Boats ‘n’ shows

University of Minnesota theater students are boarding the Minnesota Centennial Showboat this summer for a production of ‘The Vampire!’

The cast of “The Vampire” rehearses Monday night on the Minnesota Centennial Showboat. The show runs June 15 – Aug. 25.

Blake Leigh

The cast of “The Vampire” rehearses Monday night on the Minnesota Centennial Showboat. The show runs June 15 – Aug. 25.

Sarah Harper

 

What: “The Vampire!”

When: June 15 through Aug. 25

Where: Harriet Island, Mississippi River, St. Paul

Cost: $18-25

 

The Minnesota Centennial Showboat has a long history. For more than 50 years, it’s been docked on Harriet Island, which sits in the neck of the Mississippi River next to downtown St. Paul. In that window of time, the Showboat has become renowned for its melodramatic shows.

This weekend, and for the rest of the summer, University of Minnesota students will perform “The Vampire!,” a dizzying Victorian romp set in Scotland.

“I don’t think it’s going to win any prizes for literary merit, but boy is it a lot of fun,” said director, University instructor and Showboat veteran Peter Moore, whose expertise and jokey demeanor resulted in a grand, hokey eyeful of a production.

“It’s a spectacle,” he said, “a complete spectacle.”

Moore partnered with Vern Sutton, a local opera legend. As the music director, Sutton ensures that the spectacle sounds as good as it looks.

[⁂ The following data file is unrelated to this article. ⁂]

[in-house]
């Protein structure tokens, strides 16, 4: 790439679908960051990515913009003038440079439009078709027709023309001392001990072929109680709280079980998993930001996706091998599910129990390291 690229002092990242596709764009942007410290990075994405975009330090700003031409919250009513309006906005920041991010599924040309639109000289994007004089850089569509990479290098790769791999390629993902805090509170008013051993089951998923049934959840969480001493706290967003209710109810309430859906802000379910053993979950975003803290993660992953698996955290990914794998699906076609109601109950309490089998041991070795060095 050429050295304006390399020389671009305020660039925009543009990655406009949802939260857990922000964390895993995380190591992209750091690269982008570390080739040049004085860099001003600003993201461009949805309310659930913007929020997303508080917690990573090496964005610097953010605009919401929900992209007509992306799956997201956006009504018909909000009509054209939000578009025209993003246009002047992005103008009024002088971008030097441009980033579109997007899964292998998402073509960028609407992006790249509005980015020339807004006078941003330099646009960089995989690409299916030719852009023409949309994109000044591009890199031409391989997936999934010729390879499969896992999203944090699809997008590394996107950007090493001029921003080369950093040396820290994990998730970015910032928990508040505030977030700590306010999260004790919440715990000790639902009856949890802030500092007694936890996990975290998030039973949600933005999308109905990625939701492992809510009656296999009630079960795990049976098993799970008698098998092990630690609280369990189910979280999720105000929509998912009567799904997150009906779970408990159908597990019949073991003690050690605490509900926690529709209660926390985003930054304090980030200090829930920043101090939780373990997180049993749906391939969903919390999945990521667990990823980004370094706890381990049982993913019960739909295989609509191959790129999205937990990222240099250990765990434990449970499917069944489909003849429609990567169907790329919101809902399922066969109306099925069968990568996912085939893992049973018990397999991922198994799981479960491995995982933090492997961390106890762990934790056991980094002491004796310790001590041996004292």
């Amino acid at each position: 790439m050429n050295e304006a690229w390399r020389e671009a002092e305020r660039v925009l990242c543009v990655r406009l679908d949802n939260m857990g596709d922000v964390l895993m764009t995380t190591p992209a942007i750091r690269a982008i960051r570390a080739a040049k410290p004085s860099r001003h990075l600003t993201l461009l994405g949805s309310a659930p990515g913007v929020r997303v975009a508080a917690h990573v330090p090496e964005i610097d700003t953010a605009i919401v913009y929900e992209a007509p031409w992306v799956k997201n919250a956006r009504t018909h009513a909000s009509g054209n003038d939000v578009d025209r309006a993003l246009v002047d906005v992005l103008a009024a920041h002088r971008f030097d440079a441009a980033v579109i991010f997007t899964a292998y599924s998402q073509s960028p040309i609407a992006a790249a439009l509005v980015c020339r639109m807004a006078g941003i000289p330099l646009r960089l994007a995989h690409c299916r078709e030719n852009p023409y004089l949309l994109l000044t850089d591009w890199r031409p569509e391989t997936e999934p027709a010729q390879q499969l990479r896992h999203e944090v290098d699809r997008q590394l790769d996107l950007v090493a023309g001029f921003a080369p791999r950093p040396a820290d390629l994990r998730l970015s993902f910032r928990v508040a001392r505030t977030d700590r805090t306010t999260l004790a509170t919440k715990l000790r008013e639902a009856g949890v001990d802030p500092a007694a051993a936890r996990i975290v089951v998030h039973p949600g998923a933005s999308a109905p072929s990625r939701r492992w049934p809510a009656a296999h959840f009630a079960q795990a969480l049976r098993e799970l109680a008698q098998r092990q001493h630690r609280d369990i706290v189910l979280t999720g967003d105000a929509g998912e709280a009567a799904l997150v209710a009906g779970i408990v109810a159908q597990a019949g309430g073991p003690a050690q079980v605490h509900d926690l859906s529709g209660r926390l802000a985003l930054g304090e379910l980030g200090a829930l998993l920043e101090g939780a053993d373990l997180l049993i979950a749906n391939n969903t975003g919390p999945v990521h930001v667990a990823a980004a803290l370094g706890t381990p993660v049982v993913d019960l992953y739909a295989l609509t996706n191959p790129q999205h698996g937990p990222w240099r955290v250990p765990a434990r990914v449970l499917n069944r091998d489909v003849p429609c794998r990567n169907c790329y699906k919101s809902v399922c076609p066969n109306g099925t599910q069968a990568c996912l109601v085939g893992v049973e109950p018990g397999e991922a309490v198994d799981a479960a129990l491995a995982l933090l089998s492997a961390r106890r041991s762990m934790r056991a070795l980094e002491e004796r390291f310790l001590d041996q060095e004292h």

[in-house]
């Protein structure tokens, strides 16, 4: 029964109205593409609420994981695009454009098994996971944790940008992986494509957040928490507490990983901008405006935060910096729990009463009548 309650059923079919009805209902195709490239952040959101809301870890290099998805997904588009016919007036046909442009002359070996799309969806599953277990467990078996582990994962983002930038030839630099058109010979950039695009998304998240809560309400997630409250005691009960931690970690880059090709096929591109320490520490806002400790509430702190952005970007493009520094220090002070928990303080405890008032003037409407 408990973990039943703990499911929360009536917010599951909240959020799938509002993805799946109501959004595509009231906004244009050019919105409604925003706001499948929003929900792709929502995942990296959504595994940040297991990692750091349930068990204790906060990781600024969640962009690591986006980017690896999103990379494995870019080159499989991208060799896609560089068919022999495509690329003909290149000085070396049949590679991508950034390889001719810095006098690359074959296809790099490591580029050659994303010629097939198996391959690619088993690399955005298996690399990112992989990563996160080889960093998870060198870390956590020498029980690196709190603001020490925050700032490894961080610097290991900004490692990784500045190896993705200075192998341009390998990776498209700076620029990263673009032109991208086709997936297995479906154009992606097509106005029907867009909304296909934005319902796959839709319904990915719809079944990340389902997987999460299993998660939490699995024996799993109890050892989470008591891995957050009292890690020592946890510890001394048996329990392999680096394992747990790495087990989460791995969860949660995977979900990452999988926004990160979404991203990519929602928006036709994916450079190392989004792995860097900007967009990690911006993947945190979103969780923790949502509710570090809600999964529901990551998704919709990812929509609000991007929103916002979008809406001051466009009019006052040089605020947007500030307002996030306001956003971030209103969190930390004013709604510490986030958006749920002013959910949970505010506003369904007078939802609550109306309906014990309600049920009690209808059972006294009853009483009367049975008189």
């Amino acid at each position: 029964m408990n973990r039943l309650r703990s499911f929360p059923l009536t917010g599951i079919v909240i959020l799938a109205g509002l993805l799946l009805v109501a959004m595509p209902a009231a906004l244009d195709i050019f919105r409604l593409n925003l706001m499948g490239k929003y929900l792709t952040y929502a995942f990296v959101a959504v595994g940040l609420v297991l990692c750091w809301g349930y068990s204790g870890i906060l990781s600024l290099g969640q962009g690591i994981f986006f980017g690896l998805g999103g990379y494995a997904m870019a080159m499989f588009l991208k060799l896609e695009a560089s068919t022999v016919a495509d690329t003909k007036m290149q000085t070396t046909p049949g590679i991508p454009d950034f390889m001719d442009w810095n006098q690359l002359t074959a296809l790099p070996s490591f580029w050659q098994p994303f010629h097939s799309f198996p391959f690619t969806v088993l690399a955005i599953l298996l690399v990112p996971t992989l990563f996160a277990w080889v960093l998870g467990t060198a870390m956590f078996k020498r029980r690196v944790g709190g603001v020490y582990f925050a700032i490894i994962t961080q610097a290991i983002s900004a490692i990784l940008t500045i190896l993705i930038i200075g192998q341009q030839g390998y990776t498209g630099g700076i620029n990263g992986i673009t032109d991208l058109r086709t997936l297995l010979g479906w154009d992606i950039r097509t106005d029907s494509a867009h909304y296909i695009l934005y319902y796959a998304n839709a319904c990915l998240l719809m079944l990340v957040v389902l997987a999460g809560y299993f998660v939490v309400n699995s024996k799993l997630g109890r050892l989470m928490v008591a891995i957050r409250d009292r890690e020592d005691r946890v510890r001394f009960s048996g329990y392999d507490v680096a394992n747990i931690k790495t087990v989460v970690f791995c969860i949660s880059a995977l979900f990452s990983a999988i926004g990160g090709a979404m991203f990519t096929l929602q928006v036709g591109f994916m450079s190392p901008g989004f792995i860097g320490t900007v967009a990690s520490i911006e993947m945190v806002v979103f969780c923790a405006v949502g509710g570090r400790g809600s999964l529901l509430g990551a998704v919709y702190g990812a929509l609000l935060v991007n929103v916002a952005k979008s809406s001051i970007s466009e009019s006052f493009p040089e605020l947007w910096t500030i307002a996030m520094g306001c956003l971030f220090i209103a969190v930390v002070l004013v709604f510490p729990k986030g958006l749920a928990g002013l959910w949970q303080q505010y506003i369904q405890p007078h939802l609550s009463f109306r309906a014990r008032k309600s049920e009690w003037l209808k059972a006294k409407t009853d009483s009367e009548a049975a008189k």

Written in the early 19th century, “The Vampire!” borrows a lot of its gimmicks from that time period.

Olios are a hallmark of Showboat productions: the old-fashioned numbers, scooped up from the days of vaudeville and Tin Pan Alley, punctuate the action. The songs have no bearing on the plot or character development. Olios are just for fun, and fun they are — in one, lead actor Ryan Colbert dances in a hot dog suit.

“They’re like little treats, little breaks sometimes. When the play gets so serious, the olios get more whacky,” said Colbert, the third-year Bachelor of Fine Arts student who plays Lord Ruthven.

Charlotte Calvert, a fourth-year BFA student, said the production itself is a nice break.

As opposed to the more modern and edgy shows the theater department puts on during the year, the showy productions at the boat allow and encourage actors to commit to the ridiculous style of melodrama. The genre requires them to overact and exaggerate.

The nature of the summer show means the production schedule imitates that of professionals. The weekend-long run is standard for college productions, but professionals perform the same productions over and over for weeks and months at a time.

“Rarely do people in college get the opportunity to do eight shows a week for, this year, 10 weeks in a row,” said Joseph Pyfferoen, a fourth-year theater student who plays Lord Ronald.

And rarely do college students get to spend their entire summer on a boat, something that isn’t escaping the company of graduate and undergraduate students.

It’s not just the actors who can brag about the best summer job ever: Scenic designer Meg Kissel, a third-year Master of Fine Arts student, found that working on the boat provided some unique and ultimately rewarding challenges. Kissel had to adapt to the boat’s structure to create her highly mechanical (and colorful) set.

“I don’t think I’m ever going to get to work in a venue like this again,” Kissel said. “But I enjoy it, very much so.”